Fish and poultry eaters have lower risk of type 2 diabetes

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Scientists from the University of Glasgow and elsewhere found fish and poultry eaters have a lower risk of type 2 diabetes.

More than 37 million Americans have diabetes (about 1 in 10), and approximately 90-95% of them have type 2 diabetes.

Type 2 diabetes most often develops in people over age 45, but more and more children, teens, and young adults are also developing it.

If you have type 2 diabetes, cells don’t respond normally to insulin; this is called insulin resistance. Your pancreas makes more insulin to try to get cells to respond.

Eventually, your pancreas can’t keep up, and your blood sugar rises, setting the stage for prediabetes and type 2 diabetes.

Obesity is the leading risk factor for type 2 diabetes. In fact, obesity is believed to account for 80-85% of the risk of developing type 2 diabetes.

In the current study, researchers aimed to examine the associations between types of diet and incident type 2 diabetes.

They used data from more than 200,000 people from UK Biobank, who had no diabetes at the beginning.

The team analyzed self-reported dietary intake information, and participants were categorized as vegetarians, fish eaters, fish and poultry eaters, meat eaters, and varied diets.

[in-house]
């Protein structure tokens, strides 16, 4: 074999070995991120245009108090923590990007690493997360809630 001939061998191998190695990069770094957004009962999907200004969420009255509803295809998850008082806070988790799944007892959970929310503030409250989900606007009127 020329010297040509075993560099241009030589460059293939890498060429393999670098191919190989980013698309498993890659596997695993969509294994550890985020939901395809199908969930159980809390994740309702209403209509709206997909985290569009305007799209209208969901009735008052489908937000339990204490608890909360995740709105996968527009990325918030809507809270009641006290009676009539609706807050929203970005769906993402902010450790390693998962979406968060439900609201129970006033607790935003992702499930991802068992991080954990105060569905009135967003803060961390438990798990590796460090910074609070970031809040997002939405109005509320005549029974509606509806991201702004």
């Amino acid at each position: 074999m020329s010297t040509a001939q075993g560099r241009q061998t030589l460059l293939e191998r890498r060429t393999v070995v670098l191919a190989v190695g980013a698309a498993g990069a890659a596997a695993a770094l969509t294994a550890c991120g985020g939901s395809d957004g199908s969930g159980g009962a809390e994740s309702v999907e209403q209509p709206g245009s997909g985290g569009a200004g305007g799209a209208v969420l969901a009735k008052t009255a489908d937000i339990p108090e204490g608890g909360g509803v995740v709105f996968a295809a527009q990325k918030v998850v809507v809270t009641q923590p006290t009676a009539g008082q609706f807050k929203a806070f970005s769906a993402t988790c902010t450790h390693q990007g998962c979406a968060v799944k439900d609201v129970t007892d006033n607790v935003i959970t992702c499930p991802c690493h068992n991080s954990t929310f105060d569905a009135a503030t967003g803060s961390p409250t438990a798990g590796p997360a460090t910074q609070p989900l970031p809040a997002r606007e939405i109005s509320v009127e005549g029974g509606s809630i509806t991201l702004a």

The researchers examined the association between the type of diet and incident type 2 diabetes The role of obesity was tested.

The team found that during the 5 years of follow-up, 5067 participants were diagnosed with type 2 diabetes.

Fish eaters and fish and poultry eaters had a lower risk of incident type 2 diabetes compared with meat eaters.

The association for vegetarians was not significant. A varied diet had a higher risk of type 2 diabetes.

The team also found obesity partially changed the association between fish, poultry, varied diets, and the risk of type 2 diabetes.

Based on the findings, the researchers conclude that fish eaters, as well as fish and poultry eaters, are at a lower risk of type 2 diabetes than meat eaters, partially attributable to lower obesity risk.

The research was published in Diabetes, Obesity, and Metabolism and conducted by Jirapitcha Boonpor et al.

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